By Jonathan Davies

It would be "extremely foolish" for the Bank of England to cut interest rates in an attempt to tackle inflation, according to the Bank's governor Mark Carney.

Inflation fell to the record low of 0.3% in January, and Mr Carney told House of Lords economic affairs committee that he expects inflation to fall close to zero and remain there for much of the year.

But lowering interest rates, which have been at the record low of 0.5% for six years, to combat inflation would be "foolish" the governor said.

"The thing that would be extremely foolish would be to try to lean against this oil price fall today [and] try to provide extra stimulus to try to get inflation up at this point in time.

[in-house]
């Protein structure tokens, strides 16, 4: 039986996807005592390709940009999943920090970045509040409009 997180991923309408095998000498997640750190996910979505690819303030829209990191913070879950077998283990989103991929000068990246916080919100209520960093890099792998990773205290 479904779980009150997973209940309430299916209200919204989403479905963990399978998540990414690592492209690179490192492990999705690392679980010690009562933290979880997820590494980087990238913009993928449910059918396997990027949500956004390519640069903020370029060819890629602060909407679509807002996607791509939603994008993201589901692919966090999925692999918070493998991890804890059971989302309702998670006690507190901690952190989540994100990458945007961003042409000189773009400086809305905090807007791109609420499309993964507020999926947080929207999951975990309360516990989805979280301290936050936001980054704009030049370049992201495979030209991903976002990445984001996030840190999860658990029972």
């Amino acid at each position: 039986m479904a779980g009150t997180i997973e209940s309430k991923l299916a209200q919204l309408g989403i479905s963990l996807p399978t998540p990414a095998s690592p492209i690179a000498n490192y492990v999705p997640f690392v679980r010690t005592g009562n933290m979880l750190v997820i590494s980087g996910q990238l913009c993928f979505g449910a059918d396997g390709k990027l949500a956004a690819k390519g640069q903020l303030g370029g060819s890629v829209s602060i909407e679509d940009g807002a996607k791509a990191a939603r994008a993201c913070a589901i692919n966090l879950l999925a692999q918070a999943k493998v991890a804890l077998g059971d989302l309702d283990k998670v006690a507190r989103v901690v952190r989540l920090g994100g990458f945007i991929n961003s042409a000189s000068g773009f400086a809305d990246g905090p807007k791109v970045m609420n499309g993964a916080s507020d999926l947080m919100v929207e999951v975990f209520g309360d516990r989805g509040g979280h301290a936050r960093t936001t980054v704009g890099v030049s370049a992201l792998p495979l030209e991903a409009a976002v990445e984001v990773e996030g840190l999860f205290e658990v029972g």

"The impact of that extra stimulus ...would happen well after the oil price fall had moved through the economy and we would just add unnecessary volatility to inflation. That would be foolish," he told the committee.

Separately, Ian McCafferty, another member of the Monetary Policy Committee (MPC) which sets interest rates, said in a speech that he expects oil prices to keep inflation low for 'some time'.

Oil prices fell by more than half between June and the end of 2014 - Brent crude oil is now trading at $54.12 per barrel.

Mr McCafferty regularly voted in favour of raising interest rates before voting to keep them at 0.5%.

In a speech at Durham University in the north-east of England, the MPC member said it's "not a risk that we can dismiss".